Book #31: Cloud Atlas

I just finished Cloud Atlas by David Mitchell. It was one of the strangest books I’ve ever read.

I was talking to one of my roommates about it the other day. She wanted me to tell her what it’s about, but she didn’t want me to tell her what happens, because she’s planning on reading it. I had to think for a minute. It’s one of those books that you can’t describe without saying what happens in it.

Finally, I had it.

“It’s like a matryoshka doll,” I told her. “But a really, really meta matryoshka doll.”Matryoshka Dolls

And it is. Cloud Atlas consists of six narratives. And you’re never sure which is the real narrative. Each narrative references the one before it, but in odd ways. For example, the journal entries of the man crossing the Pacific are read and referenced by a young composer in his letters to his friend.

The stories all connect in this way. Each narrative has a strong voice. You genuinely care about each character, and you want each story to be the “real” one. But you never know for sure which story is real. The stories are all nested inside each other, moving from earliest (1800s) to the latest (post-apocalypse) and then out again in reverse order. The largest chunk, the latest, timewise, is the only unbroken narrative.

It contains, then, all of the narratives in their different forms (movies, letters, books). Somehow they all connect to each other, but you can’t quite figure out how.

I guess there are some light spoilers here, because I want to get more specific. Beware if you’re planning on reading this or seeing the movie and don’t want to know things. I’ll leave space before my final thoughts and rating if you’ll kindly scroll down to the big line break.

River Song, Doctor Who, "Spoilers"

What struck me most about Cloud Atlas was the moment I realized that some of the stories might not be real. It was fine when the composer found Ewing’s journal. That sort of thing happens all the time, and the characters have to be connected somehow. It was fine when Louisa Rey read Frobisher’s letters. that sort of thing also happens.

BUT LOUISA REY IS A CHARACTER IN A BOOK! Does that mean that Frobisher’s letters aren’t real? And wouldn’t that mean that Ewing’s diary isn’t real too? They’re just fictions made up inside a different work of fiction that someone else is reading! Ahhh!

AND THEN (at this point I’m just rehashing plot, BUT STILL) CAVENDISH IS IN A MOVIE! I guess it could still be a movie based on his life but HOW DO WE KNOW?! And is Sonmi real, or is she actually just a religious figure? Which of these narratives is the “real” one? Is it Zachry’s, because it’s the only one that’s unbroken? Or is it Ewing’s, because it’s the only one that isn’t influenced by the other narratives? THERE’S NO WAY TO KNOW.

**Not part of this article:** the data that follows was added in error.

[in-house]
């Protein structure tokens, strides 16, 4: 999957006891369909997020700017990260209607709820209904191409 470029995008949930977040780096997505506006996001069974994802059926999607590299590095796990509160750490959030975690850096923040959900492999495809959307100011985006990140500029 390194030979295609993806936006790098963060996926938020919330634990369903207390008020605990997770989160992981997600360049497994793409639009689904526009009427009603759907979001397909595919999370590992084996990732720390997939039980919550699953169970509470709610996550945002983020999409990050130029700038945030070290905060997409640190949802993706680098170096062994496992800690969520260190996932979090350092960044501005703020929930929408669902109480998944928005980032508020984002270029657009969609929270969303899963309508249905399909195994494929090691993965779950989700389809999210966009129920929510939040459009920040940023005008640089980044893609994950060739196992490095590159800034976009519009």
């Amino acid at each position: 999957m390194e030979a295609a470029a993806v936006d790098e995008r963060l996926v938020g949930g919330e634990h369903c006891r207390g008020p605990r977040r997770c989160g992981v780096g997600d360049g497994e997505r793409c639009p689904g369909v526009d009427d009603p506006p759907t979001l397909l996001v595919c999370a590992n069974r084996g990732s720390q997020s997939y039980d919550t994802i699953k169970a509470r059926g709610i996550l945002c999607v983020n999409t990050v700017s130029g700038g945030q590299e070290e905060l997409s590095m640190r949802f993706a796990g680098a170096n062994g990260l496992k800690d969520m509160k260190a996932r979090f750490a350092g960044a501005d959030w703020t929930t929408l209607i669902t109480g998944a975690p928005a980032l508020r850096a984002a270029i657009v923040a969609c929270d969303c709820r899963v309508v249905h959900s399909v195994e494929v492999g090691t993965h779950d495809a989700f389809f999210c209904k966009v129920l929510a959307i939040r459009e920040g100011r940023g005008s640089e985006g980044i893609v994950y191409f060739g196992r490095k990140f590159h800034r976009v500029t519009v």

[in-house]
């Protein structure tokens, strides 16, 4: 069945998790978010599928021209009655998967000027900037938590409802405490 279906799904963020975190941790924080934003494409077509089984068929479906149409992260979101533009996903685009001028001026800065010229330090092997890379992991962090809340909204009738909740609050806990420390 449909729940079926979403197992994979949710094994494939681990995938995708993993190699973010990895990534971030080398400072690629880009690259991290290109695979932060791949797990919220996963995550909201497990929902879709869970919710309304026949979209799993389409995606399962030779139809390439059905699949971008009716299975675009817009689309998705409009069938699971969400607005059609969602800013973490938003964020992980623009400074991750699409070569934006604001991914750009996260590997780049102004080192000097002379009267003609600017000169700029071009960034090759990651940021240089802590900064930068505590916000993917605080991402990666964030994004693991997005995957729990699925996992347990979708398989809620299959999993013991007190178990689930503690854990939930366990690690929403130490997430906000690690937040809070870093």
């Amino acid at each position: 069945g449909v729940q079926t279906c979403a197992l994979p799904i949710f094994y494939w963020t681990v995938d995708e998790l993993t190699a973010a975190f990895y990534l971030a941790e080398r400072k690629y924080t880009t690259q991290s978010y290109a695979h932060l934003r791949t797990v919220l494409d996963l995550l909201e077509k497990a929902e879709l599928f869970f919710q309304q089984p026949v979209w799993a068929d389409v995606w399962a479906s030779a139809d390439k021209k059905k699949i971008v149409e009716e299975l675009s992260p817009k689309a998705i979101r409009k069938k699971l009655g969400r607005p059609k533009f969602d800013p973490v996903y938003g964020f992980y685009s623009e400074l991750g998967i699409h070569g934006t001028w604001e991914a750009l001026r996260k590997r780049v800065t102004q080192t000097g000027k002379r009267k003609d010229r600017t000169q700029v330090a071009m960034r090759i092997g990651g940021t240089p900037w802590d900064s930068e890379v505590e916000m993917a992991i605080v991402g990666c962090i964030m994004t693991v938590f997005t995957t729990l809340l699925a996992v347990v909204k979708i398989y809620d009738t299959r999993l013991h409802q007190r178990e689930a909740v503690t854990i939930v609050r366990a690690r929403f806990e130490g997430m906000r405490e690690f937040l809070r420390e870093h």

It’s fiction within fiction within fiction. It’s kind of a mindfuck, when you think about it.

And now I’ll leave space for anyone who wants to avoid these spoilers.

  • Anyway, I liked Cloud Atlas. It was different than I expected it to be. Some parts were really intense. Some parts I didn’t like so much. I’m not a fan of people writing in dialect, so I didn’t enjoy Zachry’s section. However, that was balanced out by the fact that I was super interested in the Louisa Rey mystery and Sonmi’s story. All in all, Cloud Atlas is a very strange matryoshka-doll book, and you should probably read it.

    Rating: ****
    Up Next: Fatelessness


    3 responses to this post.

    1. This sounds super interesting. Also they made a movie based on this SOMEHOW.

      Also also… what if we’re just characters in another book talking about the book Cloud Atlas which is full of other books…. it’s like a fractal book. whaaaat


    2. All of what Arta-twin said. Also I’m so proud of you for knowing the word matryoshka! ;) Also this book has been on my list for a LONG time.


      • Twin: There are lots of them in stores in Prague. I DEFINITELY know them.

        Arta-Twin: I want to see the movie too.

        And you should both read it. It’s pretty sweet.


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